(800) 959-8951

Most Leaders Have Not Developed Solid Blueprints for the Future

I am increasingly concerned that many supply chain leaders are avoiding the question of “What is our strategy?” This trend (can we refer to it as a trend?) began when executives started viewing strategic plans as documents required for a bookshelf or efile but not anything more.

Surveys tend to report this sad state of affairs. In one recent report, only one-third of supply chain leaders could point to their strategies, whether verbal, written or both. Even those who could describe their strategy admitted that their blueprint was not fully thought out. They had not evaluated whether scenarios were feasible for mission critical strategies. At best, most strategies were narrow, functional strategies that did not fully integrate (E2E) end-to-end goals or opportunities that could yield tangible competitive advantage for their companies, much less true value creation.

The Strategic Challenges Facing Supply Chain Leaders

Couple this with the wide variety of strategic issues that supply chain leaders must deal with every day, and it’s no wonder supply chains still face issues almost three years post-pandemic. True, enterprises do not need another book to sit on a shelf or in an efile. But they need to have options ready to face issues that include:

  • The impacts of a struggling economy – inflation, uncertainty and volatility
  • Risk mitigation and recovery
  • Building resiliency
  • Diversifying sourcing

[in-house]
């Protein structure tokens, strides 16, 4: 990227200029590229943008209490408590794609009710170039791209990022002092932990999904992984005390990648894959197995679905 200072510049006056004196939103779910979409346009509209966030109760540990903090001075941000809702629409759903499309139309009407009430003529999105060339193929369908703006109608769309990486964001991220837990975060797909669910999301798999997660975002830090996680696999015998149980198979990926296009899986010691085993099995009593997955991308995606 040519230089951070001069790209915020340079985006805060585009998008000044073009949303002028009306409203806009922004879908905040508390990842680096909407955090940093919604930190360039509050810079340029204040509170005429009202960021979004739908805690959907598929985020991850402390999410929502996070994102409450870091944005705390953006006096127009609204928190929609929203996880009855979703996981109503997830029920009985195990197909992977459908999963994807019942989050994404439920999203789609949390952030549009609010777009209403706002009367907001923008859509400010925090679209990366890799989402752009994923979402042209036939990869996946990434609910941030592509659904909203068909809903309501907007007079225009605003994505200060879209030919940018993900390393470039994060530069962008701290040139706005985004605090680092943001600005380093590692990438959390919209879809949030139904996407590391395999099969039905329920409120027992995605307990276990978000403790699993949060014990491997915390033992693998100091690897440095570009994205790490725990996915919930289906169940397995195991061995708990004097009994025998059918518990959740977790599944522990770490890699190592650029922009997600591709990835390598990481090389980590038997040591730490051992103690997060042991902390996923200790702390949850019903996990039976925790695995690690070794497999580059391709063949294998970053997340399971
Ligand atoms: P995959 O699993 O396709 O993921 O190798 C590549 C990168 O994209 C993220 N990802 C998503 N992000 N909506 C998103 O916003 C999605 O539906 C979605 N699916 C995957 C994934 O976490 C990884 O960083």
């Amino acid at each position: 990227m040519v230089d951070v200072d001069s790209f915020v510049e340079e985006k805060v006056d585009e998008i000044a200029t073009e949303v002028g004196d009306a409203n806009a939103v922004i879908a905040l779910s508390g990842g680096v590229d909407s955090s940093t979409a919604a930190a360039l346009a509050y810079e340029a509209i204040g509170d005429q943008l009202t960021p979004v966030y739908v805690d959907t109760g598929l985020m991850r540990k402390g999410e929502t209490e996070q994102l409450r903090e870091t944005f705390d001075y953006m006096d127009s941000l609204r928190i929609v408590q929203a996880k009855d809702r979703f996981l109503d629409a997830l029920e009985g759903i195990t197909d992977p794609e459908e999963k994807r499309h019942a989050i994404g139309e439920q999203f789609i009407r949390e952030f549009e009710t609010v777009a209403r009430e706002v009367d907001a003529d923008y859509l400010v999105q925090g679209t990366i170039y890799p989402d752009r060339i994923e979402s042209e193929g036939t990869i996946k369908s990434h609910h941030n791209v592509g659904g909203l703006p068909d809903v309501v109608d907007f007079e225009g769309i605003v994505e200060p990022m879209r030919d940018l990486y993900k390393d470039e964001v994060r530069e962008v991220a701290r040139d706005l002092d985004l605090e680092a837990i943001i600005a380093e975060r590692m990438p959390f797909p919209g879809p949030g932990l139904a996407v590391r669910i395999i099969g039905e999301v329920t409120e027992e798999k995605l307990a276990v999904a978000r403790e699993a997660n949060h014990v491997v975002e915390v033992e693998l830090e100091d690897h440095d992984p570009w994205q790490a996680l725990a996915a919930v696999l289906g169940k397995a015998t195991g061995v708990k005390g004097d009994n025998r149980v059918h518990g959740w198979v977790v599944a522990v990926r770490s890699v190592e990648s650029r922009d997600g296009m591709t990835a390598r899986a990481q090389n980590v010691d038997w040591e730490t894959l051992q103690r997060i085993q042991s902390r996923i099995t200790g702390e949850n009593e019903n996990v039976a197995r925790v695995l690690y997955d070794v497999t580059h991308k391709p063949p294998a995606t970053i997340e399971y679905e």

• The rapid impacts of new technologies
  • Changing customer and consumer preferences
  • Multiple options for the Mega Processes: BUY – MAKE – MOVE – DISTRIBUTE – SELL
  • New talent requirements and capabilities to keep up with the leaders.
  • Problems in execution that take priority over strategy development.
  • Continued stakeholder pressures to just “make your numbers.”
  • The lack of C-level business goals to build strategies on.

This example list could extend into social matters, such as company culture, loyalty, priorities, motivation and other EQ (emotional quotient/emotional intelligence) factors that are strategic because they enable or limit creativity, productivity and ability to change. Indeed, the speed of change is at issue in today’s dynamic environment. In truth, there are no obvious ends to strategic issues that today’s leaders must understand and manage.

Another important point: Boards and CEOs require strategic plans, but supply chain leaders are most often charged with reducing costs. A robust supply chain strategy will include options that help supply chain leaders not only reduce costs but grow revenue. A dynamic strategy should enable most of your enterprise’s business goals, and certainly those that call for cost management, profitable growth and capital efficiency.

From Strategic Issues to Strategic Opportunities

Such a strategy will move your enterprise from dealing with strategic issues to taking advantage of strategic opportunities – in effect, from total defense to a balanced mix of defense and offense. This is the perfect time to get involved in strategy development, as daily firefighting is not a solution to competitive advantage or true value creation.

Developing or adjusting supply chain strategies need not be as time-consuming or distracting as it once was. Sure, supply chain strategies are more complex and complicated than before. But the enhanced knowledge of E2E visibility, along with the accumulation of actionable visibility and related data, are creating a more nimble environment for new or revised strategies. Boards and C-level executives are now more interested in their supply chain effectiveness and performance, and supply chain leaders are being asked more questions.

We have seen supply chain leaders at a number of companies step up to create, design, develop, modify or reset their strategies to fit the new global and domestic economic and business realities. We would like to discuss how Tompkins Ventures can help you update your supply chain strategy to handle constant disruption and build competitive advantage. Contact COO Mike Royster, and let’s discuss options.